August 21st, 2009 | Published in Google Public Policy
I wanted to briefly set the record straight about an inaccurate claim in Friday's USA Today. The article stated:
"Consumers who use Android, the Google-developed operating system for wireless devices, can't use Skype, a leading Voice over Internet Protocol (VoIP) service. A pioneer in free Internet calling, Skype allows you to talk as long as you want without draining cellphone minutes."
Here are the facts, clear and simple: While the first generation of our Android software did not support full-featured VoIP applications due to technology limitations, we have worked through those limitations in subsequent versions of Android, and developers are now able to build and upload VoIP services.
While individual operators can request that certain applications be filtered if they violate their terms of service, USA Today is wrong to say that:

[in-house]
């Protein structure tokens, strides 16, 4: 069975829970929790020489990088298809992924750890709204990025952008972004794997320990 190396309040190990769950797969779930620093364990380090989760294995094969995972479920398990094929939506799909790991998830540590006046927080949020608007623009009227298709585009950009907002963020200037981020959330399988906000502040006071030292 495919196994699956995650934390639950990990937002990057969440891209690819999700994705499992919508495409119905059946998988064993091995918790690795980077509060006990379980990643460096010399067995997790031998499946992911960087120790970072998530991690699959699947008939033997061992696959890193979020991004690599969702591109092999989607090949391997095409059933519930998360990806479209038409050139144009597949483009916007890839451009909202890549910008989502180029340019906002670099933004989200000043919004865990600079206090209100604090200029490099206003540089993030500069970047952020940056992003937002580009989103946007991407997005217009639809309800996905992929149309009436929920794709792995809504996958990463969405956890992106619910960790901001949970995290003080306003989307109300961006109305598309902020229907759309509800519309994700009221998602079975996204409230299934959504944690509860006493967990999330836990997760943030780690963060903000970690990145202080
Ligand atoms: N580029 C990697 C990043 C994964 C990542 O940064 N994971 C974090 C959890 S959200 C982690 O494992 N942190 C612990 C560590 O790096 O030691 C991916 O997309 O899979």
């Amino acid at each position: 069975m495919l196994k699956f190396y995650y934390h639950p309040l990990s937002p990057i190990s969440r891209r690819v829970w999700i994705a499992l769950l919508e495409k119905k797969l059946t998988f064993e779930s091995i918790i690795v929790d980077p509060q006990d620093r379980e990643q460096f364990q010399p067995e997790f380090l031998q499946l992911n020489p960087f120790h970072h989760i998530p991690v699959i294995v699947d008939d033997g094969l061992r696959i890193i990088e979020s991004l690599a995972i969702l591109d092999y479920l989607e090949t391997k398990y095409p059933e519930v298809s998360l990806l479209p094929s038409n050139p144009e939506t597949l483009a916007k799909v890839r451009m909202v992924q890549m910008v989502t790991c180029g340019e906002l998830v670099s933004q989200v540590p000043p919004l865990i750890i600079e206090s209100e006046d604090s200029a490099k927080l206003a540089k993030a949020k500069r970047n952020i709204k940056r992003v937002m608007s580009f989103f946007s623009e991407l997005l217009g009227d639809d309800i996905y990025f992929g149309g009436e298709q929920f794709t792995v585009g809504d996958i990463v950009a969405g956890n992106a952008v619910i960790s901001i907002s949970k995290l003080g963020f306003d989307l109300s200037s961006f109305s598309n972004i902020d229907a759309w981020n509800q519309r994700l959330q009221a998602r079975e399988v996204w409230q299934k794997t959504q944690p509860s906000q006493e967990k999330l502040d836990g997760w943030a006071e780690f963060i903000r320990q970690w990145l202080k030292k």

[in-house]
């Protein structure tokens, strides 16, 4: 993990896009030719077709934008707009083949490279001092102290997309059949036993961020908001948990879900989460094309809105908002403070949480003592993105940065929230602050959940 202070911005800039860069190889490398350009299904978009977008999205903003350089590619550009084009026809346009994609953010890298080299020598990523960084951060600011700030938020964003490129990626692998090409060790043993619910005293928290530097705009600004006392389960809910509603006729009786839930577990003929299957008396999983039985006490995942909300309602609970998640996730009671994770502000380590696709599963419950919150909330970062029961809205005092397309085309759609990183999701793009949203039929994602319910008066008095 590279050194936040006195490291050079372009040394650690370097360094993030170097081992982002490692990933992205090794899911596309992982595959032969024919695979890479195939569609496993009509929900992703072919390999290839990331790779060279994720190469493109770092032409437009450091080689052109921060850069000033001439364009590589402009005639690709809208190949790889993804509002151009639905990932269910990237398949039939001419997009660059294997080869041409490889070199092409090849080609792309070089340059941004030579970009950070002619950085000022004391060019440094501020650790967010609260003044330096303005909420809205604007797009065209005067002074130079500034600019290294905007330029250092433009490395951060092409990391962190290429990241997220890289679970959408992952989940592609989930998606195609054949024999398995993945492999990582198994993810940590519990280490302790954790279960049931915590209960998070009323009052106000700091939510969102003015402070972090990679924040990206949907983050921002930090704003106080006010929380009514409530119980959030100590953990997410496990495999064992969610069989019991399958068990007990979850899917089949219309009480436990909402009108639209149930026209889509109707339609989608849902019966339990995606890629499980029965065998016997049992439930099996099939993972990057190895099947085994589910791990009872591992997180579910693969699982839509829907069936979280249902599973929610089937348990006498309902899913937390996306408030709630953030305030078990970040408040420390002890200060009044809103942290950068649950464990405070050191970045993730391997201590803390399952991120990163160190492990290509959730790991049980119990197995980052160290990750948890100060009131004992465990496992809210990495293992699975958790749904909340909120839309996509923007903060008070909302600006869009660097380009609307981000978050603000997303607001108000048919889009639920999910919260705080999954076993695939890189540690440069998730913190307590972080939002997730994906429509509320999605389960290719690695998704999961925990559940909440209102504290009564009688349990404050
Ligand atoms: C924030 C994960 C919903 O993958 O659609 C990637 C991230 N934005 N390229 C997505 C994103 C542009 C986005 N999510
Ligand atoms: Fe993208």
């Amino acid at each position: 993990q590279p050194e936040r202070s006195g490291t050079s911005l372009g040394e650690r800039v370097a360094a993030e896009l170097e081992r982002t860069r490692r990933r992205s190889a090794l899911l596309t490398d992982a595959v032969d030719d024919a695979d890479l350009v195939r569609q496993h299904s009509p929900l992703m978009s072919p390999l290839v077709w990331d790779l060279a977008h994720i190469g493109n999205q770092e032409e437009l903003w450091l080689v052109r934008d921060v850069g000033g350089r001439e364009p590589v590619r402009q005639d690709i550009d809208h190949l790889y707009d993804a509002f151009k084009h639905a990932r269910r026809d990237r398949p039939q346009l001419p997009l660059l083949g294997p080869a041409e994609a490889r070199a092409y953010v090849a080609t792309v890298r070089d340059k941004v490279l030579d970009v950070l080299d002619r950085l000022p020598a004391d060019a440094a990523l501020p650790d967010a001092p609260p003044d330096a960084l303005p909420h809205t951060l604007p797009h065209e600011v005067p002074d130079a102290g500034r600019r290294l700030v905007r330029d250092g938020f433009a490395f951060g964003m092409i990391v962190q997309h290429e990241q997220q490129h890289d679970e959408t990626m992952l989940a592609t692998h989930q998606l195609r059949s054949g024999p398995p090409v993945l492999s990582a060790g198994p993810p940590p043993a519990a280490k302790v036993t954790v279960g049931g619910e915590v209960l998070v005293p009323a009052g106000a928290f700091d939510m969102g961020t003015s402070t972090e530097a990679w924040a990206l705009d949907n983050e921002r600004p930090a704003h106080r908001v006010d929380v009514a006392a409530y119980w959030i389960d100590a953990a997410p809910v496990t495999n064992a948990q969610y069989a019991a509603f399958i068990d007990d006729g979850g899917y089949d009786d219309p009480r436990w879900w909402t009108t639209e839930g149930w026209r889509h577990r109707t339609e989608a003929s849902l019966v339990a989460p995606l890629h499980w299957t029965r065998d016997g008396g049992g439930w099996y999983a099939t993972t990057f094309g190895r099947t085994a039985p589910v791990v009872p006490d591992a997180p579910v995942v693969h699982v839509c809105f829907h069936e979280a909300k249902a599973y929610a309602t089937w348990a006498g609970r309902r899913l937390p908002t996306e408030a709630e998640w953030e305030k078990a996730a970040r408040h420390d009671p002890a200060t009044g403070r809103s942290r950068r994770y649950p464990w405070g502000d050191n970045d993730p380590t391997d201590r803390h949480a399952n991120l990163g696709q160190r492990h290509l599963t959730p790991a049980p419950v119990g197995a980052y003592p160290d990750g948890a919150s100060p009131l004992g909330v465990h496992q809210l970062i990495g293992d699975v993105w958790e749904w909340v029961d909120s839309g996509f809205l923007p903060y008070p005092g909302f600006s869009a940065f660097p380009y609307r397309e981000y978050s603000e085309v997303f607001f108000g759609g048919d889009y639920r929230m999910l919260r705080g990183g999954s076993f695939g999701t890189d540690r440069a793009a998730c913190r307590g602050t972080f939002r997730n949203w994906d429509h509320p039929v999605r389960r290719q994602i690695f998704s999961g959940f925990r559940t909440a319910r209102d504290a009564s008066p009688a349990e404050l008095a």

"Google's explanation would seem to suggest that T-Mobile requested the block on Skype, but the carrier says that's not the case. "T-Mobile has not asked Google to block that service," says spokesman Joe Farren, referring to original Skype."
As we told USA Today earlier in the week Google did not reject an application from Skype or from any other company that provides VoIP services. To suggest otherwise is false. At this point no software developer -- including Skype -- has implemented a complete VoIP application for Android. But we're excited to see -- and use -- these applications when they're submitted, because they often provide more choice and options for users. We also look forward to the day when consumers can access any application, including VoIP apps, from any device, on any network.